Susan Domer, Marketing
and Public Relations Specialist
Office: Visual Arts, Rm 102C
Susan Domer: Editor, Writer
Jan Krist-Finkbeiner: Arts Writer
T. Aubi Butler: Designer
John O'Connell, Dean
Indiana University-Purdue University Fort Wayne
2101 E. Coliseum Boulevard
Fort Wayne, IN 46805-1499
IPFW Associate Professor Dr. Nancy Jackson (l.) and Tammy Else of Lutheran Hospital appreciate the wealth of instruments donated by Blue Star.
Nancy Jackson, IPFW associate professor of music and director of music therapy will be facilitating a new music therapy practicum program at Lutheran Hospital in Fort Wayne. Music therapy students enrolled in Practicum III will be placed at Lutheran to complete their clinical training course requirements. The program, which begins in January 2013, will offer an excellent opportunity for IPFW’s music therapy students to gain real-world experience in the application of music therapy.
The collaboration began as a conversation at a 2011 conference, sponsored by Erin’s House for Grieving Children, between Jackson and Tammy Else, child life specialist at Lutheran Children’s Hospital, has found additional support in the form of a donation of musical instruments from Blue Star Connection, which will help Jackson’s students with their work at Lutheran Children’s Hospital.
“The IPFW students who would go to Lutheran would be enrolled in clinical training practice,” said Jackson. “Most likely it would be the most advanced level of practicum they would do before going out to do a full-time internship somewhere. It will provide a really good balance of getting some independent work in while still having close supervision.”
Caroline Johnson of Blue Star, a nonprofit organization that raises money to facilitate music programs for children in need, contacted Else not long after the program had been created. After a second conversation with John Catt, founder of Blue Star, Jackson and Else received a shipment of keyboards, kazoos, guitars, recorders and percussion instruments.
Jackson’s students are currently involved as interns at Park Center, area schools, Turnstone Center for Disabled Children and Adults, as well as long-term patient care facilities throughout the Fort Wayne area.
IPFW fine arts alumnus Jason Stopa (’07) is now a freelance arts writer living and working in New York City. Attending IPFW was the first of several steps for Stopa in finding the right path to success in the arts. After earning an A.S. in commercial art and B.F.A. in painting at IPFW, Stopa earned an M.F.A. in painting from Pratt Institute in Brooklyn, New York.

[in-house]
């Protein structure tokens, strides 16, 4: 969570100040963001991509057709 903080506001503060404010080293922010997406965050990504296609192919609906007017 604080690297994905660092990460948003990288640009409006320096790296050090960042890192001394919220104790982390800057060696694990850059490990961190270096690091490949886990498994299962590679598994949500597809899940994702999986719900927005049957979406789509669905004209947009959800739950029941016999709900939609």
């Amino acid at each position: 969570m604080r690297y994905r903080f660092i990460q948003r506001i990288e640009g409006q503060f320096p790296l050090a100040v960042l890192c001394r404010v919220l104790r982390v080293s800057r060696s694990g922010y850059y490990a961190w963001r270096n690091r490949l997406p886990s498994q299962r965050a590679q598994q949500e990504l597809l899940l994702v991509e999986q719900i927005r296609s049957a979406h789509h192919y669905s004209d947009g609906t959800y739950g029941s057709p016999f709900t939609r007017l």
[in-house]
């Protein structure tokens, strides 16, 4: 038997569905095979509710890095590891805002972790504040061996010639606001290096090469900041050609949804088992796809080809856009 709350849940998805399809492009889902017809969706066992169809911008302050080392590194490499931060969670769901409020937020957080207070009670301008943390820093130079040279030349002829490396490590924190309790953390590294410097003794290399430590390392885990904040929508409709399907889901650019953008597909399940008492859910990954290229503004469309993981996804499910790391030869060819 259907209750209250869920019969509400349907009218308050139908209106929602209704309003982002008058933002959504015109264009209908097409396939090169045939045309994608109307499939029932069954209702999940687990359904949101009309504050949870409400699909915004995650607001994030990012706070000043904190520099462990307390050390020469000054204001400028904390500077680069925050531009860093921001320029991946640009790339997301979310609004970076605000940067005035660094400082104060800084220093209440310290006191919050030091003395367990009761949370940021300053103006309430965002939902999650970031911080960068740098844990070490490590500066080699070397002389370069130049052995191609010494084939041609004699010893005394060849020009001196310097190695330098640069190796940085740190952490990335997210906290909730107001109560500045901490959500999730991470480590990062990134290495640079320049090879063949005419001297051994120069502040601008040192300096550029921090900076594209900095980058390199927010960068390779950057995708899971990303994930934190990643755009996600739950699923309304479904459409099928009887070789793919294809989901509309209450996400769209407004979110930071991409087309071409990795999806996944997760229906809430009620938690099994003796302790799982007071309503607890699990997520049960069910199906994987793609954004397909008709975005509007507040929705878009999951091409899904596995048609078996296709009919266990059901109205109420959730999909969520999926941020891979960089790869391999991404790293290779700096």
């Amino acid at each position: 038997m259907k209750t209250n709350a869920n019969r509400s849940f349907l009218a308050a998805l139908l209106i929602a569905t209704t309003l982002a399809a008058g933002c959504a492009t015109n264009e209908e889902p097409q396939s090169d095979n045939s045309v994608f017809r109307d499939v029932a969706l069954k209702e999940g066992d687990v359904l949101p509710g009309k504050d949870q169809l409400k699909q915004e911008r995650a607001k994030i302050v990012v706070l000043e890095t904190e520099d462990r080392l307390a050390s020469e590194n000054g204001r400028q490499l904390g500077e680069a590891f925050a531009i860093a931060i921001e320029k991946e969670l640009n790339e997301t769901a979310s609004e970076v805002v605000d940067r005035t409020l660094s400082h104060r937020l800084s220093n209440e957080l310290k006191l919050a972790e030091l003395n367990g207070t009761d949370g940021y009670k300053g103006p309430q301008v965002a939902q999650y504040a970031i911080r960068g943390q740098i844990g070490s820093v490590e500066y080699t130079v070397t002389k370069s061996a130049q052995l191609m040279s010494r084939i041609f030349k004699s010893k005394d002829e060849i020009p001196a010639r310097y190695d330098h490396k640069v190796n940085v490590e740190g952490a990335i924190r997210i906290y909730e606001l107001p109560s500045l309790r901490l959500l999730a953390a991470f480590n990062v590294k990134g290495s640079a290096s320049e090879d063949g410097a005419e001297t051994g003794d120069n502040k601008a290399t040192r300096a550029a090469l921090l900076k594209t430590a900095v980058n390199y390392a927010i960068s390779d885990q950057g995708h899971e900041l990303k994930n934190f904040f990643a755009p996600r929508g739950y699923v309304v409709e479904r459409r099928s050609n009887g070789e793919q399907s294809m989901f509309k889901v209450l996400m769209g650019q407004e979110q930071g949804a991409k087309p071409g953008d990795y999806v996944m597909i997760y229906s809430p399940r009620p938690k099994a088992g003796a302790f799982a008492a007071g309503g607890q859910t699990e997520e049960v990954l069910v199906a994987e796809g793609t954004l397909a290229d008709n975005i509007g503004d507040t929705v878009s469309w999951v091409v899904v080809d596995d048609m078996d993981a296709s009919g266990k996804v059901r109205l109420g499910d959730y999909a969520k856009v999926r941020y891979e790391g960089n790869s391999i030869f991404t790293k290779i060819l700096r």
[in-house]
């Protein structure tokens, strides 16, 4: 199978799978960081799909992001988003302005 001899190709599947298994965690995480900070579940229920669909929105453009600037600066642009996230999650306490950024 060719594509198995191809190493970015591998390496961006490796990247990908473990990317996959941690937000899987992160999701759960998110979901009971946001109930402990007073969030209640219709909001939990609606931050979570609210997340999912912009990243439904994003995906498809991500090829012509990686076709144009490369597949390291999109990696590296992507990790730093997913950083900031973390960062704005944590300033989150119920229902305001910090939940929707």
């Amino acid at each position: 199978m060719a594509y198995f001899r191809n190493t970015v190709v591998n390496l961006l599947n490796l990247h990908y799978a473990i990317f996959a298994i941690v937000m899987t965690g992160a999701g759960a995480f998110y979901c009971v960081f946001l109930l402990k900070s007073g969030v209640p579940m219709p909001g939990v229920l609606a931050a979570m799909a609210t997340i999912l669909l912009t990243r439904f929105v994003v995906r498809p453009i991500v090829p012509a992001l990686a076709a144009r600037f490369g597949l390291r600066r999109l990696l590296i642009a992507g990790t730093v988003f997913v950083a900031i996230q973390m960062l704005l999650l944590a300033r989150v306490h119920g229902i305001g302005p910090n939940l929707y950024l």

“IPFW was a stepping stone for me. And like most schools, it’s what you make of it,” explained Stopa. “It was a good place to study art; they gave me a very traditional set of tools that I could move towards or against later in my studies and career. Part of finding your way is finding what you’re good at and exploring all of the possibilities.”
Stopa has certainly managed to do that. He began writing for The Brooklyn Rail, White Hot Magazine, Whitewall and other arts magazines. In 2011, Stopa approached Art in America (AiA) and they were interested in his work. He began writing for the online version of AiA, a quarterly publication offered both online and in print, boasting a readership of more than 65,000. The print version of AiA can found in libraries, bookstores, galleries and museums across the country.
In addition to his writing, he continues to paint in his Brooklyn studio and shows his work two to three times a year. He has been creating a catalogue of his own work and curates shows for several galleries in New York City. Read one of Jason’s most recent articles.
Trentacosti at work during the IPFW Summer String Camp.
Marcy Trentacosti, IPFW adjunct faculty, IPFW Community Arts Academy instructor and Fort Wayne Philharmonic violinist, has received a 2012 Artie Award from the Arts United in Fort Wayne. Artie Awards were presented at the Bravo Celebration on Wednesday, November 7, 2012, at the Arts United Center. Nominated by the Fort Wayne Philharmonic, Trentacosti received the Magaret Ann Keegan Award for Outstanding Arts Educator.
Trentacosti has been a musician in the Fort Wayne Philharmonic for the past 36 years and has taught at IPFW and through the IPFW Community Arts Academy for 17 of those years. During that time she has taught violin to hundreds of children throughout our region with individual lessons and her annual IPFW Strings Camp each summer. Attracting nearly 50 students each year, these young musicians receive one-on-one and group instruction as well as coaching by Philharmonic musicians, all culminating in a concert at the end of the week.
Trentacosti is also the conductor of the Philharmonic Youth Concert Orchestra, a program that she started from scratch in 2010. In the first year, Trentacosti assembled an orchestra of 41 young muscians, doubling the size of their youth symphony program. In the first year, she also started a chamber music program for the Youth Concert Orchestra musicians in addition to coordinating three joint concerts with the Youth Symphony.
The Artie Awards are designed to honor individuals and organizations that serve as champions for arts and culture in the Greater Fort Wayne area. Click here for more information about the 2013 Summer String Camp.
Mobile technology has opened the fields of music, art and medicine in ways no one could have predicted. Samantha Birk, associate director for instructional technology in the Center for the Enhancement of Learning and Teaching (CELT) believes there is more technology can do for us. “Students are bringing these mobile technologies into the classroom everyday,” said Birk, “And it makes sense that the professors have experience as to use the technologies in meaningful ways.”
Rising from a series of interdepartmental conversations in 2010 on the use of technology in the classroom, former Vice Chancellor for Academic Affairs William McKinney issued a call for proposals to professors across the campus. McKinney asked them to suggest ways that mobile devices might be used to transform teaching, learning and/or research.
“The professors are the keepers of the curriculum,” said Birk. “They are looking at course goals, objectives, assignments, underlying skill sets, acquisition of knowledge, critical thinking skills and collaboration. They also are looking at apps that can help them combine all of these things and putting them in combinations that will guide students in using them for those purposes.”
After a close look at the mobile technology available, it was decided that the iPad was the most mature machine in the field of mobile devices. Funding was secured through an internal grant from IPFW’s Office of Research, Engagement and Sponsored Programs to purchase a number of iPads and the iPad Project was initiated.